Monsters relying on leadership core

American Hockey League

by Nicole Del Villano | AHL On The Beat

During an unpredictable season requiring constant flexibility and adjustments, the Cleveland Monsters’ coaching staff knew they’d need to rely on the team’s leadership core to keep things steady day-to-day.

Under the guidance of second-year head coach Mike Eaves and returning assistant coaches Steve McCarthy and Trent Vogelhuber, official leadership roles were bestowed on three players: Zac Dalpe was named team captain and Justin Scott and Dillon Simpson were named alternate captains.

“We are in the [locker] room as coaches with the team, but the leadership core is around the boys more than we are,” said Eaves. “It is important to have that good connection and leadership in the room once we leave. We think we have a good group with the guys this year.”

With only eight returning skaters on the Monsters’ opening-night roster, all three captains recognized the honor of being singled out among a small group.

“I take huge pride in wearing the C,” said Dalpe. “It is about all the times you are working hard when no one is watching and [hoping] you lead by example when there are spectators.”

For Scott, a fifth-year veteran, earning the role of alternate captain was a meaningful honor and Simpson, who returned for his third year with the Monsters, echoed that sentiment.

“At this point in my career a big part of me being here is helping the young guys,” said Simpson. “We have a lot of young players, so I want to be one of those guys who can help them along the way and get [them] to Columbus.”

While Dalpe, Scott, and Simpson may have the letters on their jerseys, McCarthy noted that the Monsters’ broader leadership core is equally strong and resourceful.

Photo: Cleveland Monsters

“We have great leadership and there are many guys in that room,” explained McCarthy. “That is one thing we strive for as a coaching staff is having that open communication… [The captains] do a great job delivering what the coaching staff is looking for and what the players are saying. We are lucky to have them as a coaching staff, but the players are lucky to have them as a peer.”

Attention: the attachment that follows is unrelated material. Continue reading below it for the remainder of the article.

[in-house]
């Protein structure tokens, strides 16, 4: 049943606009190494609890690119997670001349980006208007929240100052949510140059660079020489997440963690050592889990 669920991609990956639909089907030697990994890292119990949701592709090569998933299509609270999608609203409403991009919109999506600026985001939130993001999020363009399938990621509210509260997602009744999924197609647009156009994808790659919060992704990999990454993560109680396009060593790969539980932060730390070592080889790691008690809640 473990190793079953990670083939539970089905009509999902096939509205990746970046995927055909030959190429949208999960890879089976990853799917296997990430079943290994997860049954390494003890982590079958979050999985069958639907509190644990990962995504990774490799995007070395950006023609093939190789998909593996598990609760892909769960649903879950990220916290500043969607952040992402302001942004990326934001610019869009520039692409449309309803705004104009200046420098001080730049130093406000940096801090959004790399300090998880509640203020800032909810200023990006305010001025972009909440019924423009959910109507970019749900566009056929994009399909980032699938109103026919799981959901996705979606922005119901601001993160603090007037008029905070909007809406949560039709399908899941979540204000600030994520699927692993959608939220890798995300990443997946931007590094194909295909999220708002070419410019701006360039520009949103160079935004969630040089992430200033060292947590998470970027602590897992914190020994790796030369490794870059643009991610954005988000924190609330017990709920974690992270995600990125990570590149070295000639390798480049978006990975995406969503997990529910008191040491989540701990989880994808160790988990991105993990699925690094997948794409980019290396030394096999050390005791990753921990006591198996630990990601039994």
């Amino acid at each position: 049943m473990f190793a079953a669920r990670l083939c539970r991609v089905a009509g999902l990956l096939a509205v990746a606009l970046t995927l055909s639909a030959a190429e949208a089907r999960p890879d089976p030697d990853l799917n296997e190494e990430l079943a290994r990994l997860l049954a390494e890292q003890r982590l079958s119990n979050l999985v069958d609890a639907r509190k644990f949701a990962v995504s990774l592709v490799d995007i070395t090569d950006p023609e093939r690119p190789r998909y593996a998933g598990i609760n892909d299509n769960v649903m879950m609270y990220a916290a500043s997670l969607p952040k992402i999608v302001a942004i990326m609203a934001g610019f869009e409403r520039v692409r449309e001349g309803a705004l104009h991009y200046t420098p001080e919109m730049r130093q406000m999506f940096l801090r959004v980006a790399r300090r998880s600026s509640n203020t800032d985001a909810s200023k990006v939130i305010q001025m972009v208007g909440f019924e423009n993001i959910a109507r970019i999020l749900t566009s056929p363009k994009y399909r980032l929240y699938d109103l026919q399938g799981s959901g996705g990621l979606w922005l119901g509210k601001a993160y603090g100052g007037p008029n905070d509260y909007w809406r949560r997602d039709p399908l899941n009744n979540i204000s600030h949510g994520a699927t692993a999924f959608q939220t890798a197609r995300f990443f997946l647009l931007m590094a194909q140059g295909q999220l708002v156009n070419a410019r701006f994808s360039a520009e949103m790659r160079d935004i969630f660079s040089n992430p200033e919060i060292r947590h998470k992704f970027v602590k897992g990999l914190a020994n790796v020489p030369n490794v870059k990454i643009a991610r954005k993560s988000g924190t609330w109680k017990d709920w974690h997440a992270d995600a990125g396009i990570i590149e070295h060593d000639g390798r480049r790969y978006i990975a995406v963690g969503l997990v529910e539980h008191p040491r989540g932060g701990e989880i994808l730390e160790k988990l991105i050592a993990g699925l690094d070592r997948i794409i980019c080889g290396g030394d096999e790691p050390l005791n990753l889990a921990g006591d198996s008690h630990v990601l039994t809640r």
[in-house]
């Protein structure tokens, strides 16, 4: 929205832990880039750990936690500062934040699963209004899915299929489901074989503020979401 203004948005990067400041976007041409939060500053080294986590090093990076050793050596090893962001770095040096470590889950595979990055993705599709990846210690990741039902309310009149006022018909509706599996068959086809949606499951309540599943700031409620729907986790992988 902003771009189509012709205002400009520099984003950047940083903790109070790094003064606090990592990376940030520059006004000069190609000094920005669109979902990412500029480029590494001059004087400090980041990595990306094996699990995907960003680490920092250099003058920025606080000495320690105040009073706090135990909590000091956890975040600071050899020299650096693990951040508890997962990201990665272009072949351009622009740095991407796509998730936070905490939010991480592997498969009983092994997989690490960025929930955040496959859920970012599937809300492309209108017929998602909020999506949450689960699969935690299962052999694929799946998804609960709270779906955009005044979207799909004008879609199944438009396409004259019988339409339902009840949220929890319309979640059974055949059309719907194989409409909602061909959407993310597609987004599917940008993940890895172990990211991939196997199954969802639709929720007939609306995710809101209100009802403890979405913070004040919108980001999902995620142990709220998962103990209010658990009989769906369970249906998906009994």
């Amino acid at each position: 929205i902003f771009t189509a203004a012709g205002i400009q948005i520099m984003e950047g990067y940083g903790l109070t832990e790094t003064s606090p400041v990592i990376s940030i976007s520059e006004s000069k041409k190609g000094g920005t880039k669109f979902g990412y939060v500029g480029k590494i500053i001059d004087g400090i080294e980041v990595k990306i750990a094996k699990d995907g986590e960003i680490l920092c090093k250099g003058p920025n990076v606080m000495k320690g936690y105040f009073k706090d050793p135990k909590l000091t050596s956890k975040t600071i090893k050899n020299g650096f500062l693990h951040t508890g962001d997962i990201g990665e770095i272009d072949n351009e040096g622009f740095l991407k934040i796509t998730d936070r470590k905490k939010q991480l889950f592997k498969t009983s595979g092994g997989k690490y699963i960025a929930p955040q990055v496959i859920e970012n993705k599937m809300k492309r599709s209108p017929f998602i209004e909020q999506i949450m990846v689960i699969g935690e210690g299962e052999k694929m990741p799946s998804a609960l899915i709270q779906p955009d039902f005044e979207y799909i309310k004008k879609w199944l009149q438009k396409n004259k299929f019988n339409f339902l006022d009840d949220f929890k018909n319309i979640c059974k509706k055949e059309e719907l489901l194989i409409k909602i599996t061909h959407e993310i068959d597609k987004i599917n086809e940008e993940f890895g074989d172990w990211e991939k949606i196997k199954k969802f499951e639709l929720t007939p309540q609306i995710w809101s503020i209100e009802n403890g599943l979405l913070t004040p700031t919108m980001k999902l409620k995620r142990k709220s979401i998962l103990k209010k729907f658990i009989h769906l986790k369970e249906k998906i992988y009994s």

Beyond their normal duties, the Monsters’ leadership core has also been contending with the challenges of a season that includes atypical roster movement with a taxi squad, COVID protocols, and lots of new faces in the dressing room.

“My first day [in Cleveland this season] was an optional skate, and I don’t think I knew one face in the locker room,” said Simpson who was the lone returning defenseman on the Monsters’ opening night roster.

“It has been a lot of turnover, but it seems like we have a great group in there.”

Despite all the roster churn, this year’s Monsters are beginning to coalesce, incorporating a bevy of new players into an established group of returning players.

“You could tell the second everyone [arrived in Cleveland], they were in a good mood and happy to be back,” said Scott. “We are not taking it for granted being at the rink and doing our due diligence to protect others. A lot of the team chemistry and morale this year will just be at the rink.”

For Dalpe, this season carries added significance as it comes on the heels of an injury-plagued 2019-20 campaign. Entering his fifth year with the Monsters, Dalpe says this season is simply a chance to get back to doing what he loves.

“We are all [just] excited to play hockey [and feel] like kids in a candy shop,” said Dalpe. “It is a good excitement level right now. We will navigate through it all and get to know each other some more.”

Products You May Like

Articles You May Like

Ehlers pots a pair as Jets chase Campbell early to overcome Maple Leafs
Isles top Rangers 6-1, tie Capitals for 1st place in East
Oilers’ Ryan McLeod: 5 Things to Know About Edmonton’s Rookie Call-Up
U.S. women’s hockey coach Bob Corkum steps down for undisclosed reasons
Takeaways From the Avalanche’s 4-3 Victory Over the Blues

Leave a Reply

Your email address will not be published. Required fields are marked *